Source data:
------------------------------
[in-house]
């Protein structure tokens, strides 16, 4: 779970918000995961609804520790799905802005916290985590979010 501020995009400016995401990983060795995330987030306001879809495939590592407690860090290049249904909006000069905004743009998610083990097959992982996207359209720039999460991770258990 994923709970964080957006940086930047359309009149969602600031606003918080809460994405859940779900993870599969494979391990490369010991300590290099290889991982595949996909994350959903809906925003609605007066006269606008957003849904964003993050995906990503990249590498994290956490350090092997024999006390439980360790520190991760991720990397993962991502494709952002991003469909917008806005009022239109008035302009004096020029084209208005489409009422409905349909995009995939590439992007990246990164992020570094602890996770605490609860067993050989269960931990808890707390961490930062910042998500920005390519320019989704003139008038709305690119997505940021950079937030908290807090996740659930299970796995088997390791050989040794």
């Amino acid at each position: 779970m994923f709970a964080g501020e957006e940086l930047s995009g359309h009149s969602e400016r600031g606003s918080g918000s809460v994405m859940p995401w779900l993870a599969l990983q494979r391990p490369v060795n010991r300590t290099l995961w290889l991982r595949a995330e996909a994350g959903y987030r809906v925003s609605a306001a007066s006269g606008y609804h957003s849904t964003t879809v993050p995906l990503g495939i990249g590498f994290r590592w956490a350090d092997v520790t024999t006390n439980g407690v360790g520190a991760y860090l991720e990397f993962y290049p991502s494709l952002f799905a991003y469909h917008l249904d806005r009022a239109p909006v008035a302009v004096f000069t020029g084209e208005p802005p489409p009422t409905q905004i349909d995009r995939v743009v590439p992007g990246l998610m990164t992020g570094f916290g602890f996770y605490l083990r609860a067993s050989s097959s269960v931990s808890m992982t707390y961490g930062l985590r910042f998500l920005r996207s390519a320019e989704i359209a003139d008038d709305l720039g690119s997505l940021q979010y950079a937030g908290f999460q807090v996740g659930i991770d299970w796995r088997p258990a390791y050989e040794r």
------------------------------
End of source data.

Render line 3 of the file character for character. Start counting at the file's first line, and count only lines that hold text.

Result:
């Amino acid at each position: 779970m994923f709970a964080g501020e957006e940086l930047s995009g359309h009149s969602e400016r600031g606003s918080g918000s809460v994405m859940p995401w779900l993870a599969l990983q494979r391990p490369v060795n010991r300590t290099l995961w290889l991982r595949a995330e996909a994350g959903y987030r809906v925003s609605a306001a007066s006269g606008y609804h957003s849904t964003t879809v993050p995906l990503g495939i990249g590498f994290r590592w956490a350090d092997v520790t024999t006390n439980g407690v360790g520190a991760y860090l991720e990397f993962y290049p991502s494709l952002f799905a991003y469909h917008l249904d806005r009022a239109p909006v008035a302009v004096f000069t020029g084209e208005p802005p489409p009422t409905q905004i349909d995009r995939v743009v590439p992007g990246l998610m990164t992020g570094f916290g602890f996770y605490l083990r609860a067993s050989s097959s269960v931990s808890m992982t707390y961490g930062l985590r910042f998500l920005r996207s390519a320019e989704i359209a003139d008038d709305l720039g690119s997505l940021q979010y950079a937030g908290f999460q807090v996740g659930i991770d299970w796995r088997p258990a390791y050989e040794r």